Literature In Translation Makes Up 13 Percent Of ‘NYT’ Notable Books For 2015

The New York Times just released its list of the 100 most notable books of 2015, and there’s a lot of interesting shtoof going on. I’m excited to see that some of my favorite books — which I’m sure are some of your favorites, as well — made the list. But it’s more exciting to see that 13 percent of the New York Times list is made up of literature in translation.

That’s big news, because only 2 to 3 percent of English language publishing is devoted to translated books. Some authors, such as Haruki Murakami and Elena Ferrante, have managed to pull away from the pack, of course. English translations of their novels hit North America, the U.K., and the Commonwealth in a timely manner, and routinely wind up on best seller lists.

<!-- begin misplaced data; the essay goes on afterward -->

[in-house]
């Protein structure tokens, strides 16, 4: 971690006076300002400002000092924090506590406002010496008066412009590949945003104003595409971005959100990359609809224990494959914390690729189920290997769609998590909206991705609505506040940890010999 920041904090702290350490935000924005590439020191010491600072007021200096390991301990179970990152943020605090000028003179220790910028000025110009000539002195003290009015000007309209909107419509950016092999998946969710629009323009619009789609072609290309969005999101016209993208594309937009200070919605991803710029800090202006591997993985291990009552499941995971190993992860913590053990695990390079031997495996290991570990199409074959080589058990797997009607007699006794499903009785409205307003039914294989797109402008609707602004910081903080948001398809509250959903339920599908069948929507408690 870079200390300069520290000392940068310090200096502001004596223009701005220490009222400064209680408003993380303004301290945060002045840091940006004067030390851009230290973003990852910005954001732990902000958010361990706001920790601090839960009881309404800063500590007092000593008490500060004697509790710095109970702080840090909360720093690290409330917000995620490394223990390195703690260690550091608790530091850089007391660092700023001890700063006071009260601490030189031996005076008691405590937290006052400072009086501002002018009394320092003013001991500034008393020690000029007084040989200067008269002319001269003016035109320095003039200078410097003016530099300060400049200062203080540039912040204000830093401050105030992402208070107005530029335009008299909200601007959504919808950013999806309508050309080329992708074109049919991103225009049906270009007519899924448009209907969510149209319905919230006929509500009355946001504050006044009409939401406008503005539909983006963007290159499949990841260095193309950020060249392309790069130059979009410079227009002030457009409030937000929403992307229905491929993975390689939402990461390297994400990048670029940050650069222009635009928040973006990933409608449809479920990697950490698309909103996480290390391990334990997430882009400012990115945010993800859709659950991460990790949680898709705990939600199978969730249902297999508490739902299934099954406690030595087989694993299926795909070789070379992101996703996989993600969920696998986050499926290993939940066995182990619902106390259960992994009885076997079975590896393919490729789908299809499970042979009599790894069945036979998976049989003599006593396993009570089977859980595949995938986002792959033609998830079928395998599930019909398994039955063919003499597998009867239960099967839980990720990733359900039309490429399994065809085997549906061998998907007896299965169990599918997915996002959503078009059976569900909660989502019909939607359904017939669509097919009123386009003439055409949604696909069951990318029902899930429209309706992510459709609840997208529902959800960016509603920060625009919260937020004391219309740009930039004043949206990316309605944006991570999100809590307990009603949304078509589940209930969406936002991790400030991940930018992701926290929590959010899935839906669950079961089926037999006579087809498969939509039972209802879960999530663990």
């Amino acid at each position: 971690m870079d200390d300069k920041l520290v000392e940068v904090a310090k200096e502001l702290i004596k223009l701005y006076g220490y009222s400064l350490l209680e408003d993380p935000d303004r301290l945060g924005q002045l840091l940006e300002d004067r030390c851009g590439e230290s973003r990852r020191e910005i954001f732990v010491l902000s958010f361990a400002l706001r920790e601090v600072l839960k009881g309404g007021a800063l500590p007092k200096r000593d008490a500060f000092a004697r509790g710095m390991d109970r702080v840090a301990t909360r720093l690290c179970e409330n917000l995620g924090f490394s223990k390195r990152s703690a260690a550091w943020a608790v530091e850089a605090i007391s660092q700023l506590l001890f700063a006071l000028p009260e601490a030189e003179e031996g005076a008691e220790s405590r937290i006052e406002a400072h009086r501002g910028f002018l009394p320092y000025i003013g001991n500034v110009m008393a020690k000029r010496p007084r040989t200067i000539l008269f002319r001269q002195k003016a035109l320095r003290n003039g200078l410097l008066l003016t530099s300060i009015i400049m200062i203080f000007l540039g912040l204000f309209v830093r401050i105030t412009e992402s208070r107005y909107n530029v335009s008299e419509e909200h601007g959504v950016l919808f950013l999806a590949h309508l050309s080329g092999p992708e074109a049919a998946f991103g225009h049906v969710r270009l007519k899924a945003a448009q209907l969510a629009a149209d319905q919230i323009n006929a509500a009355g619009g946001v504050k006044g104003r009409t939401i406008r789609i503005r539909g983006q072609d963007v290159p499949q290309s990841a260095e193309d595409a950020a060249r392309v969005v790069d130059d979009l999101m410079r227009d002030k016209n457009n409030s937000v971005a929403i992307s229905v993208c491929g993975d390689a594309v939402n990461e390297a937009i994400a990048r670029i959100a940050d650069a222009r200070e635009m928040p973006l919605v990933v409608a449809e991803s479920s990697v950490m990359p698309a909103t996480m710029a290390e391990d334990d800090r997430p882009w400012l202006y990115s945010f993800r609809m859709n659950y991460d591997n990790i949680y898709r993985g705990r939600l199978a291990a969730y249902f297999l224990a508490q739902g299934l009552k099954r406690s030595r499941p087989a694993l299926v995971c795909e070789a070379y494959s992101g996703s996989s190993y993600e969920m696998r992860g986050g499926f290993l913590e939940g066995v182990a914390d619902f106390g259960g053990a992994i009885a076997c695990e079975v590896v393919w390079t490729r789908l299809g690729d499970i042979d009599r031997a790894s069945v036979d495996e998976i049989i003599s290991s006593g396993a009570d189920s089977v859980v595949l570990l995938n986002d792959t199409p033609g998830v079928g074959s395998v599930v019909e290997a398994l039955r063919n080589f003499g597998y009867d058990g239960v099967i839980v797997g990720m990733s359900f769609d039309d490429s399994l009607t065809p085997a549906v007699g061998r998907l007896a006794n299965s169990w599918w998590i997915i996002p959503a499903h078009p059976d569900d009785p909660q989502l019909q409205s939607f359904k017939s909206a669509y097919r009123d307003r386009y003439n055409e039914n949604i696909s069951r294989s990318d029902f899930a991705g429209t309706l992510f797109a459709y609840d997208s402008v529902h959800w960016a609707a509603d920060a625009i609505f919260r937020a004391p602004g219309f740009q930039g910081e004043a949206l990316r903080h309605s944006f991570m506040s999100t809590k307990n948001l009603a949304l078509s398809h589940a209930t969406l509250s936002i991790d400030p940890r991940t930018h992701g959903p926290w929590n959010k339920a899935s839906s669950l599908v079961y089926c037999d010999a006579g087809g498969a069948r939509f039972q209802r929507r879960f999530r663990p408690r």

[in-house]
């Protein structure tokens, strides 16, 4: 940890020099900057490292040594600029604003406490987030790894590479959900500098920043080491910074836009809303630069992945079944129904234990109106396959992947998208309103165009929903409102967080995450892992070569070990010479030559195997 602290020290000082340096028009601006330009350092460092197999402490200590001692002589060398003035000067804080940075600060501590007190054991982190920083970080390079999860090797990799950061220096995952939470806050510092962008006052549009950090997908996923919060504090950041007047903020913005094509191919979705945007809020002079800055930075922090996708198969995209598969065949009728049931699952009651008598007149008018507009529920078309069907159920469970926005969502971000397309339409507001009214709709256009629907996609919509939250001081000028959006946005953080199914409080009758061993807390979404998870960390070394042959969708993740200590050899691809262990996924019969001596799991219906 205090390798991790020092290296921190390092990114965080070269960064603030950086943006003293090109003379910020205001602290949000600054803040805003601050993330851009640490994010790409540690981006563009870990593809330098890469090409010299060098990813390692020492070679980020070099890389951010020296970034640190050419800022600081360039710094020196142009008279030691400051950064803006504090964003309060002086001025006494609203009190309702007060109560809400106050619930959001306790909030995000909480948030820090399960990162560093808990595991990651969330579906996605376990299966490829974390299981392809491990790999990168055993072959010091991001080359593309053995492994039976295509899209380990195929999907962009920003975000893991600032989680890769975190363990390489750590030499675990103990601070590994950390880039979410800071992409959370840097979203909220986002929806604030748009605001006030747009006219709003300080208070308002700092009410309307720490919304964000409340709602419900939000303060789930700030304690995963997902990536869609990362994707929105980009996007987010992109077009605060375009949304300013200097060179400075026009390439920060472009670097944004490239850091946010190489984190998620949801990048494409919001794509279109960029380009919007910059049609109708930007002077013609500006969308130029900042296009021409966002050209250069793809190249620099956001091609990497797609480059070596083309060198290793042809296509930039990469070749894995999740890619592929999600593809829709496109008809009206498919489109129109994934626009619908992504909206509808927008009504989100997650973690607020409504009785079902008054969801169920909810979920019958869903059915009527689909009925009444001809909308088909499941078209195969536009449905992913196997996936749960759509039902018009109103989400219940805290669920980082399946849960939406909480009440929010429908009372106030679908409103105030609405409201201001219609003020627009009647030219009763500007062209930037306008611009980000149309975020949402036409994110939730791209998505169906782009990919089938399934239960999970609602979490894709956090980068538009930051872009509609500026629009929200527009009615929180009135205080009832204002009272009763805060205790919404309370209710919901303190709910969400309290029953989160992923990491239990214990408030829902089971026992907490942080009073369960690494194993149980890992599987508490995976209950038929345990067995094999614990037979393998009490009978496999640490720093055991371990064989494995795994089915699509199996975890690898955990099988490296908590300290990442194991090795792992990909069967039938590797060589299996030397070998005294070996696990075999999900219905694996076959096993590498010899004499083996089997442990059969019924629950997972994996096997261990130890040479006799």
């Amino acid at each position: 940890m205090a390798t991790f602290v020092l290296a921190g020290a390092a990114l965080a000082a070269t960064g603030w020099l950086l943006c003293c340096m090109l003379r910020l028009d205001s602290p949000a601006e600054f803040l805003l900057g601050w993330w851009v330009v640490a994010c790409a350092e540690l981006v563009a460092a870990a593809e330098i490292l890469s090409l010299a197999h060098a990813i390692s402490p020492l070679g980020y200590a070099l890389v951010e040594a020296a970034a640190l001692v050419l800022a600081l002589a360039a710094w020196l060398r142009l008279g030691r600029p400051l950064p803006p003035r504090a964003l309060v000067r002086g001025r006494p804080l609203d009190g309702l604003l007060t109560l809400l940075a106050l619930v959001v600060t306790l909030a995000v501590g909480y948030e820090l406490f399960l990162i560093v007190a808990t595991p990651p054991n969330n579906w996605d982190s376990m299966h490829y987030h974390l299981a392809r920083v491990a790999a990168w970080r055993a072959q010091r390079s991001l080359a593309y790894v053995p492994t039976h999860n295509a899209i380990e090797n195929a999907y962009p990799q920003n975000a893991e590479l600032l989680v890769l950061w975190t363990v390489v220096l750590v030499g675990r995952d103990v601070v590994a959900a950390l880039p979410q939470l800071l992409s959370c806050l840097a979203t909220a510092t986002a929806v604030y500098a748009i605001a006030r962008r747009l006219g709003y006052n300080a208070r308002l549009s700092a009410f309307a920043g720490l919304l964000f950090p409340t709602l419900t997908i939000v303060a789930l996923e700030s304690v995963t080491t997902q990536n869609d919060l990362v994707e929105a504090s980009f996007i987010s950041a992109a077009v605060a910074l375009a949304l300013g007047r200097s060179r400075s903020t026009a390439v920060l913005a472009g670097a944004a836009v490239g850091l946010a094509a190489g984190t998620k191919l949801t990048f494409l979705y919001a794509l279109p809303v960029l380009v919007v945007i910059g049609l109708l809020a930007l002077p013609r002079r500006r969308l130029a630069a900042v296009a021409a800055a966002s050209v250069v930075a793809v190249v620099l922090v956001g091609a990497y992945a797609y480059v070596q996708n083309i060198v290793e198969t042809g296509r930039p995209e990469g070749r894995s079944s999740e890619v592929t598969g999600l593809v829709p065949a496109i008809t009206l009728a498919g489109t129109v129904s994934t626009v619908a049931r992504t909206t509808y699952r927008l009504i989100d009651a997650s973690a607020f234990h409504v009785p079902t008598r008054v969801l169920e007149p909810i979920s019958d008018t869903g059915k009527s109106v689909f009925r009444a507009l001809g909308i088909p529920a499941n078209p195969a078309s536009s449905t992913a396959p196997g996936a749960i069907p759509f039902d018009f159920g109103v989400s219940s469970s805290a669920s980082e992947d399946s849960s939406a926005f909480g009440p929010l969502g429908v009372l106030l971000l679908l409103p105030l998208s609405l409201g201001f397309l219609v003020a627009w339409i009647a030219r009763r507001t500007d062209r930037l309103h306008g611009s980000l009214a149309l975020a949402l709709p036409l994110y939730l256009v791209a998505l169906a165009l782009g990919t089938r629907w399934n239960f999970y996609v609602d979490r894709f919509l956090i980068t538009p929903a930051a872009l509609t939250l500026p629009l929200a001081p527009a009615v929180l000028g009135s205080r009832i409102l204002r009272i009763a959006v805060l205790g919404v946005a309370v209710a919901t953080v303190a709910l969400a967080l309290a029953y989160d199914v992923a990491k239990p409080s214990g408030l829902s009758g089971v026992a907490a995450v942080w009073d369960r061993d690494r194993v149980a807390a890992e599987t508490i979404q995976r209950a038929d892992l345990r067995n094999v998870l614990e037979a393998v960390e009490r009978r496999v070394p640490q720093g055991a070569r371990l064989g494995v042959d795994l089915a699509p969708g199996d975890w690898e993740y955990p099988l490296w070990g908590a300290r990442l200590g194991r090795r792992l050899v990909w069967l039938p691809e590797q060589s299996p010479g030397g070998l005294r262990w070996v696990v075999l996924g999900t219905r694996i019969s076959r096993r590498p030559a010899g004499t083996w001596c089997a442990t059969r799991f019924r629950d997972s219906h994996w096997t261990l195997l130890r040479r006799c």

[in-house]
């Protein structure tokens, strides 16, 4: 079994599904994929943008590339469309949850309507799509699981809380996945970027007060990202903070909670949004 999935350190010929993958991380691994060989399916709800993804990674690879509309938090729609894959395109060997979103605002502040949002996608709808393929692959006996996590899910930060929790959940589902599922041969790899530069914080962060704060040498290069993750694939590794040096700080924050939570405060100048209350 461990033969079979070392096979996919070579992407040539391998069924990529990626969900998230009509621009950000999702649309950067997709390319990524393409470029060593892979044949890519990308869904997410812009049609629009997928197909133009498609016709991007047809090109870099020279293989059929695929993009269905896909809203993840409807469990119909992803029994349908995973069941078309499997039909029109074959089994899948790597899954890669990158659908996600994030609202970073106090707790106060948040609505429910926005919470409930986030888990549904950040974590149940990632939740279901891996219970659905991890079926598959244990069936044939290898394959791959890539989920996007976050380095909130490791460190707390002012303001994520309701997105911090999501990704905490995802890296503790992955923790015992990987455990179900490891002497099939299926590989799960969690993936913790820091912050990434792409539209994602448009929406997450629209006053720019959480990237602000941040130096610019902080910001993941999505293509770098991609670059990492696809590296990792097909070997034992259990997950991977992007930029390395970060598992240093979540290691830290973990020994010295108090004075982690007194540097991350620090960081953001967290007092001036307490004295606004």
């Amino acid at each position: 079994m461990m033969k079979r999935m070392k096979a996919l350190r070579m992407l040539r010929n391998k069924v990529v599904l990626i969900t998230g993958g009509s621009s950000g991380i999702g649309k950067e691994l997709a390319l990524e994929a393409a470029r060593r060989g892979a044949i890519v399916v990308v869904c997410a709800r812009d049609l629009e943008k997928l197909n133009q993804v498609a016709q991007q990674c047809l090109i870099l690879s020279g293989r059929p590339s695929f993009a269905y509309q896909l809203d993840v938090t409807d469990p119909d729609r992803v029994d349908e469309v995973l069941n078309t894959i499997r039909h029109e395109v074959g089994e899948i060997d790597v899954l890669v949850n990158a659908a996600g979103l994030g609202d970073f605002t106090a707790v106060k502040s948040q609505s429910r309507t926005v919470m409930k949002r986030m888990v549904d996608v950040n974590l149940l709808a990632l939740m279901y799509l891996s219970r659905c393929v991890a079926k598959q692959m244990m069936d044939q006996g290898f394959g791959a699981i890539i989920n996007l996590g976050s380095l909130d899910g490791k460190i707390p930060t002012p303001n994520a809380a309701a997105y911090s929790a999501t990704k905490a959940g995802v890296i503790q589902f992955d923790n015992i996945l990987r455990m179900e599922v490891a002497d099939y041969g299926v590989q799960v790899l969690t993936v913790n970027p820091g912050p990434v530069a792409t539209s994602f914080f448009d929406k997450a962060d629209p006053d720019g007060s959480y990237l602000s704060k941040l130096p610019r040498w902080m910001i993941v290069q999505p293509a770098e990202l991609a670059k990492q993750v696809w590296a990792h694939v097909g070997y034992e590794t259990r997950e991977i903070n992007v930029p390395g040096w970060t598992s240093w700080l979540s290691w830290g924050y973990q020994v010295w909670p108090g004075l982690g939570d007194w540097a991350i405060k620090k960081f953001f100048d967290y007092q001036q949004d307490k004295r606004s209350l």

But for other authors, getting an English translation can be difficult. Then there’s the problem of getting readers to purchase the book, of getting reviews, of generating hype. It’s hard enough for an English-speaking writer to make a living out of fiction, but for authors whose work occupies a minuscule niche of publishing? Fuhgeddaboudit.

Read more: Bustle

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